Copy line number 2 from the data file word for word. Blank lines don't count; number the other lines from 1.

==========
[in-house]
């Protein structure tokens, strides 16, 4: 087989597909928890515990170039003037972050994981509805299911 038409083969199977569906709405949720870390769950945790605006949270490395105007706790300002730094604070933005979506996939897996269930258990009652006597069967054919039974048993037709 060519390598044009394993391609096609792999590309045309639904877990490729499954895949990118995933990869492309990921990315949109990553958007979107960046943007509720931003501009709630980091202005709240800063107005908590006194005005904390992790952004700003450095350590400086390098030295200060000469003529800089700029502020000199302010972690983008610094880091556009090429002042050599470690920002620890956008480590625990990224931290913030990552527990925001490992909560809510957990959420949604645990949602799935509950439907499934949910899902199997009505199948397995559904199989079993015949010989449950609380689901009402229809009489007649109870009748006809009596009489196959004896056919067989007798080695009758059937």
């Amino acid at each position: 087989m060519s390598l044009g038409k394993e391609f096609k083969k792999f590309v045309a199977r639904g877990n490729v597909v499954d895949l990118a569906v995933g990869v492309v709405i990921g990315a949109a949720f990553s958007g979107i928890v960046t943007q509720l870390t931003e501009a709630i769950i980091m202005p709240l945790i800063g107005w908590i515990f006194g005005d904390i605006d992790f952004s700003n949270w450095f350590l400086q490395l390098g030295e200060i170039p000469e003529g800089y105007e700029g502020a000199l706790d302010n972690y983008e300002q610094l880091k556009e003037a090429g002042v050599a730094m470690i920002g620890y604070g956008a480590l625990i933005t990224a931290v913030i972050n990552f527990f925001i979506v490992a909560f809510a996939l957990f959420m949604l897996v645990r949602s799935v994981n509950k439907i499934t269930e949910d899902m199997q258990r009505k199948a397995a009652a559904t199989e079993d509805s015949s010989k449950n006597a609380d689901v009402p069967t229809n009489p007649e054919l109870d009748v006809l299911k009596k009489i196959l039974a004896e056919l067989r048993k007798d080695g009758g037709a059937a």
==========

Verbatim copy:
């Protein structure tokens, strides 16, 4: 087989597909928890515990170039003037972050994981509805299911 038409083969199977569906709405949720870390769950945790605006949270490395105007706790300002730094604070933005979506996939897996269930258990009652006597069967054919039974048993037709 060519390598044009394993391609096609792999590309045309639904877990490729499954895949990118995933990869492309990921990315949109990553958007979107960046943007509720931003501009709630980091202005709240800063107005908590006194005005904390992790952004700003450095350590400086390098030295200060000469003529800089700029502020000199302010972690983008610094880091556009090429002042050599470690920002620890956008480590625990990224931290913030990552527990925001490992909560809510957990959420949604645990949602799935509950439907499934949910899902199997009505199948397995559904199989079993015949010989449950609380689901009402229809009489007649109870009748006809009596009489196959004896056919067989007798080695009758059937």